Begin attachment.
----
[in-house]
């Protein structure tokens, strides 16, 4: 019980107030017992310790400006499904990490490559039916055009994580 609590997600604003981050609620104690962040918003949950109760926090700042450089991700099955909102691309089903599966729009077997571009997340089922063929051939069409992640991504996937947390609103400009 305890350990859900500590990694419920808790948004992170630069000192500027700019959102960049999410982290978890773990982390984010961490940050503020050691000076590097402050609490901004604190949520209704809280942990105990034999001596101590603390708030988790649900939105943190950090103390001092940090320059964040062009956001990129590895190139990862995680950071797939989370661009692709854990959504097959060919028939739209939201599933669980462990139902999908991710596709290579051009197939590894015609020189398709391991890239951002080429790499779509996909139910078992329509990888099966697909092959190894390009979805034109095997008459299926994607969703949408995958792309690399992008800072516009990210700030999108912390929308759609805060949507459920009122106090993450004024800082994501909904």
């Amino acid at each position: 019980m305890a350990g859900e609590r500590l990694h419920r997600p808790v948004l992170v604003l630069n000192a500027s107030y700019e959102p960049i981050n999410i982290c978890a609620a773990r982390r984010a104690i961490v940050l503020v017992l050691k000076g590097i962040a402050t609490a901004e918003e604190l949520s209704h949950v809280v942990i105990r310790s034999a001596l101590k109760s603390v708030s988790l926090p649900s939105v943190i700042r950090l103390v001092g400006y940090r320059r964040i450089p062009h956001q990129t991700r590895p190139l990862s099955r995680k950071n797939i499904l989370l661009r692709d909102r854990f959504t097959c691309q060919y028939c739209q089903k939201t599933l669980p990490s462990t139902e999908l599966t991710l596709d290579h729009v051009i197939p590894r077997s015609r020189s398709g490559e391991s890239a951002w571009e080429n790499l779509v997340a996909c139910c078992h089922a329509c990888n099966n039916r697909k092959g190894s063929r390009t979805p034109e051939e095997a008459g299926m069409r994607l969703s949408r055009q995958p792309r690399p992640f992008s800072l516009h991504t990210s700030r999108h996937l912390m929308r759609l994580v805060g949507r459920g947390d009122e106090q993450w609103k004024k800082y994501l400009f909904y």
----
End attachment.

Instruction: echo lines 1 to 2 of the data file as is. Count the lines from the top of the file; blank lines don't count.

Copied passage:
[in-house]
């Protein structure tokens, strides 16, 4: 019980107030017992310790400006499904990490490559039916055009994580 609590997600604003981050609620104690962040918003949950109760926090700042450089991700099955909102691309089903599966729009077997571009997340089922063929051939069409992640991504996937947390609103400009 305890350990859900500590990694419920808790948004992170630069000192500027700019959102960049999410982290978890773990982390984010961490940050503020050691000076590097402050609490901004604190949520209704809280942990105990034999001596101590603390708030988790649900939105943190950090103390001092940090320059964040062009956001990129590895190139990862995680950071797939989370661009692709854990959504097959060919028939739209939201599933669980462990139902999908991710596709290579051009197939590894015609020189398709391991890239951002080429790499779509996909139910078992329509990888099966697909092959190894390009979805034109095997008459299926994607969703949408995958792309690399992008800072516009990210700030999108912390929308759609805060949507459920009122106090993450004024800082994501909904």